Traditional chicken wire was invented in 1844 when Charles Barnard decided to apply the principles of cloth weaving to wire to produce simple, affordable fencing for his farmer dad. Since it was so handy for penning up poultry or other small livestock, it all came to be known as chicken wire or poultry mesh—but the specific product you need really depends on the job you want it to perform.
Solid and Dependable
This traditional chicken wire is great for easy, economical installation. YARDGARD
If you simply want to keep your critters contained, traditional poultry mesh is a simple solution. This metallic fencing consists of super flexible 18- or 20-gauge wire woven to produce hexagonal spaces between the wire twists. That design will keep poultry from escaping and protect from some predators under some circumstances. For example, a chicken wire roof will prevent hawks from attacking your flock in a run, and when buried, poultry mesh is a digging deterrent to keep would-be predators from entering the coop or run from below. Poultry mesh is also the fencing of choice for protecting gardens from roaming pets, lending extra support to things you build, and even creating elaborate sculptures.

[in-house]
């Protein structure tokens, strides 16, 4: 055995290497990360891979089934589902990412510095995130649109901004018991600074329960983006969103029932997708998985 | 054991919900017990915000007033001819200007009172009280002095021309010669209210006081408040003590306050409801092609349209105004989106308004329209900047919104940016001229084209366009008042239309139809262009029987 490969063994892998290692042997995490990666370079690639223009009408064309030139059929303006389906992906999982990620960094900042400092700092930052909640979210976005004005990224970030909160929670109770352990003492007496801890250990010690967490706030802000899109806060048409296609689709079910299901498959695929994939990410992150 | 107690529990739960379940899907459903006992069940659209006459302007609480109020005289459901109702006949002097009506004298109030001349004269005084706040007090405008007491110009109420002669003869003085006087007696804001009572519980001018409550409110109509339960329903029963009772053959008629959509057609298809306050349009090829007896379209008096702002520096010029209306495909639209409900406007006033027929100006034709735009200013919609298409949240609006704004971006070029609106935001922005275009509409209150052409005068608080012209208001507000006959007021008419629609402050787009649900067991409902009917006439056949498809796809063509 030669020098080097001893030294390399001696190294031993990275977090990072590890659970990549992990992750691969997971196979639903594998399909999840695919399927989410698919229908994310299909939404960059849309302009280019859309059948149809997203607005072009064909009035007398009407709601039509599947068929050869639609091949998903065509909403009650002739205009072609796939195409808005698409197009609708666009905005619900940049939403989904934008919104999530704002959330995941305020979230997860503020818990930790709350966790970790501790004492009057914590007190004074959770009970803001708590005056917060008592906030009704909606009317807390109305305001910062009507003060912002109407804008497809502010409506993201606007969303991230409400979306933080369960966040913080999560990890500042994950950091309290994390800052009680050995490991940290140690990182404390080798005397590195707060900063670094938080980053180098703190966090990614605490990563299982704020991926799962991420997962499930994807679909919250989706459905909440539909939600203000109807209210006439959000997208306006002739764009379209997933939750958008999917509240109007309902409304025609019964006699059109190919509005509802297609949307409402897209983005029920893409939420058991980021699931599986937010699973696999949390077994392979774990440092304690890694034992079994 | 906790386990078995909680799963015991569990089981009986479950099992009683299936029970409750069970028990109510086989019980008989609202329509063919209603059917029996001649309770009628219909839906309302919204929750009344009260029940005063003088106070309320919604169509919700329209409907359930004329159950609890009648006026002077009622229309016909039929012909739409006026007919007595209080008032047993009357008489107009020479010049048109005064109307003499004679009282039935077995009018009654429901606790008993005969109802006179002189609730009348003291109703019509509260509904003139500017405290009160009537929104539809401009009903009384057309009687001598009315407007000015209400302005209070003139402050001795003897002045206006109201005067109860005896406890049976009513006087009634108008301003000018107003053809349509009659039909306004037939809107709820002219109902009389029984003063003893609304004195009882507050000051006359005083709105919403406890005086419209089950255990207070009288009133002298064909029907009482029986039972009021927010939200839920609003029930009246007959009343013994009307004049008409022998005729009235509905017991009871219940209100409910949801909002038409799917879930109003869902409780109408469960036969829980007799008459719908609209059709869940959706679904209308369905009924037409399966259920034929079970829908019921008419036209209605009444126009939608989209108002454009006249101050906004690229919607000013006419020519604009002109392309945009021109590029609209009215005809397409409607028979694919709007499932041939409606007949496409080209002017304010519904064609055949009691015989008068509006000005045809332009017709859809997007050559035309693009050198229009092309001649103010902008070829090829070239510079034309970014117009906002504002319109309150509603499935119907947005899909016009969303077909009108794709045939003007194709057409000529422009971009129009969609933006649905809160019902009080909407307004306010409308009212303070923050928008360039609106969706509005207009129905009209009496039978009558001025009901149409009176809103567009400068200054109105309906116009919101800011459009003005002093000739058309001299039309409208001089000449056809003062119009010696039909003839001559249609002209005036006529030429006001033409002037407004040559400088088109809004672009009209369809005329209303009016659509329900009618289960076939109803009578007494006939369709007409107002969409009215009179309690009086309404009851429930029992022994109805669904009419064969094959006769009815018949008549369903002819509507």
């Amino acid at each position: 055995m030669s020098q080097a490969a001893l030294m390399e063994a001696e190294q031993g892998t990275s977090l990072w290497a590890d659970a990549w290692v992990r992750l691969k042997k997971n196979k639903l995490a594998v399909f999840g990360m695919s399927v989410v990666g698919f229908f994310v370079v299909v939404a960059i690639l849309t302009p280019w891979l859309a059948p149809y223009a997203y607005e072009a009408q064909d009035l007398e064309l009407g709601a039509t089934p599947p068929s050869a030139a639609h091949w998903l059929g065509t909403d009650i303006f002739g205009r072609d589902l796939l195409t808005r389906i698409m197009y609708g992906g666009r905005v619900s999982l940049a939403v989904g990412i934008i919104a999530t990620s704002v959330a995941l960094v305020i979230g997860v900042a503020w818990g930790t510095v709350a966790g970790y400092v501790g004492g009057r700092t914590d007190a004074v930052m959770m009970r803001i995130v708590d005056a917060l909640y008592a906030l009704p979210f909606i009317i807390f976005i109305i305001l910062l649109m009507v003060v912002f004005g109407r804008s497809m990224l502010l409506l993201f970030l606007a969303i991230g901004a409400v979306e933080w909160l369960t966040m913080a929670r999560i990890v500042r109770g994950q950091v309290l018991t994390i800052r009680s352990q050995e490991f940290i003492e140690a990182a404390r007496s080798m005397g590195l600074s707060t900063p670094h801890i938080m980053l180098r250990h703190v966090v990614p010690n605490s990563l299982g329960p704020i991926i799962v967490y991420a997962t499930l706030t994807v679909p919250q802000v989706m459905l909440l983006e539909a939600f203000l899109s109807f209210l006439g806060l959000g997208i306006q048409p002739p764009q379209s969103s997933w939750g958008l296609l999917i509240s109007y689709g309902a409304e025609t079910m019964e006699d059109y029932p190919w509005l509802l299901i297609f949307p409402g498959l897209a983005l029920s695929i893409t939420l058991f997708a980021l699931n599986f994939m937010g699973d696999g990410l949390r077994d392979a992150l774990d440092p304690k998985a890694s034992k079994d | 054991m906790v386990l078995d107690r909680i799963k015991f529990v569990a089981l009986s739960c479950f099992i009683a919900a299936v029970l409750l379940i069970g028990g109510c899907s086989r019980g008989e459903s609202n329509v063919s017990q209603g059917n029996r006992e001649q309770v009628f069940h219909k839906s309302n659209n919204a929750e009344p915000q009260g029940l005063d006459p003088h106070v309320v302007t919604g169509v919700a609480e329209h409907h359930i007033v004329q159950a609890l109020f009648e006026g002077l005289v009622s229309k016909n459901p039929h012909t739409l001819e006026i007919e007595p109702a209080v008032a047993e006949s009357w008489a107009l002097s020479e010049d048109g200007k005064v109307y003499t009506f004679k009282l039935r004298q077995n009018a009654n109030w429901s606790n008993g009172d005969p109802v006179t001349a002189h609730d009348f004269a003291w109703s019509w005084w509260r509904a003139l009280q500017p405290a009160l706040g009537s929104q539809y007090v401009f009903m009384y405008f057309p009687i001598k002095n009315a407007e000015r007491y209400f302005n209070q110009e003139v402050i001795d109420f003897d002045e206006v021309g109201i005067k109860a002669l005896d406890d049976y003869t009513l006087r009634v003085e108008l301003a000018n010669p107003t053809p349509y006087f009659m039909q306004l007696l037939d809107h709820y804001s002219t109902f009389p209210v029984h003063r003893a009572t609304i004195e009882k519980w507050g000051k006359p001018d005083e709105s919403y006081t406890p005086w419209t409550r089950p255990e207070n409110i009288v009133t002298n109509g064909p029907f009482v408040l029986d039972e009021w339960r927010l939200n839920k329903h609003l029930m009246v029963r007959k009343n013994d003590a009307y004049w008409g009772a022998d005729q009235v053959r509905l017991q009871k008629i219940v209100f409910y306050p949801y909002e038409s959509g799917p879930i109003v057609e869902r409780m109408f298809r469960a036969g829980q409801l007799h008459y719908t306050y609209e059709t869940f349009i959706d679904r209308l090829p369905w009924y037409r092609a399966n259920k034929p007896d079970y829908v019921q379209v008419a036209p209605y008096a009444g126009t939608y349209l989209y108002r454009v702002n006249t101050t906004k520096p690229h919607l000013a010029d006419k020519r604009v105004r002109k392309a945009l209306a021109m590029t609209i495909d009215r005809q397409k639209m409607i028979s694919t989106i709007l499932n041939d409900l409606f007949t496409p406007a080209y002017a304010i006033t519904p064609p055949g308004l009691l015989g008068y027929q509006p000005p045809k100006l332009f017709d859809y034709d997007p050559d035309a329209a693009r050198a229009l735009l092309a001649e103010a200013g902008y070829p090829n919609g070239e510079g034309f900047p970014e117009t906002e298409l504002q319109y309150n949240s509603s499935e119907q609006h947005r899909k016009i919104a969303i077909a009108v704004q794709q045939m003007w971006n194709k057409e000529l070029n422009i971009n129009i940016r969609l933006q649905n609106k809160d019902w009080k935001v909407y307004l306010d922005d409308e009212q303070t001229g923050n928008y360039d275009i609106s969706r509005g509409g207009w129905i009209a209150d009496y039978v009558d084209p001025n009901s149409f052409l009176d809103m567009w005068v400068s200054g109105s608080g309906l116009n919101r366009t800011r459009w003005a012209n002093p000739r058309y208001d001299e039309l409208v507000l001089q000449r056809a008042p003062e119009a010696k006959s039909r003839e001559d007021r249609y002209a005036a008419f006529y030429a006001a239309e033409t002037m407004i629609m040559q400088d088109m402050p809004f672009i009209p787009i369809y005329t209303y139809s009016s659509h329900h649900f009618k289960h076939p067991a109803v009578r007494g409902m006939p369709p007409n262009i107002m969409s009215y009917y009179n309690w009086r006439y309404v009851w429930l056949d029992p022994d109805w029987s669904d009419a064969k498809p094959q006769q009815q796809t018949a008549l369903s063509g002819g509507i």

Next-level predator protection for a cozy and safe hen house. Amagabeli Garden Home
Traditional chicken wire isn’t sufficient to keep predators out of the coop completely—especially at night when chickens are the most vulnerable to cunning foes like raccoons and opossums who can easily reach through poultry mesh or tear it apart. Instead, most chicken keepers turn to hardware cloth to keep their brood safe. This product has much smaller square holes—usually a half-inch or less in diameter—which will keep the flock locked up tight.
You can also use this material to support raised beds. Amagabeli
Since hardware cloth is more expensive than chicken wire, you can combine the two for maximum function and economy. Install hardware cloth from the base of the coop to a height of about 3 feet. You should also use this sturdier product in window or vent openings or where there are trees or other features that could give predators a boost. Then, install simple poultry mesh for the rest of the coop, including the floor as a digging deterrent. Be sure to overlap the two products by several inches and carefully wire them together for a solid predator-proof hen house.
This fencing is melded together for added strength. Wire Cloth Man
Plyable and Cuttable
This won’t rust in foul weather. Tooca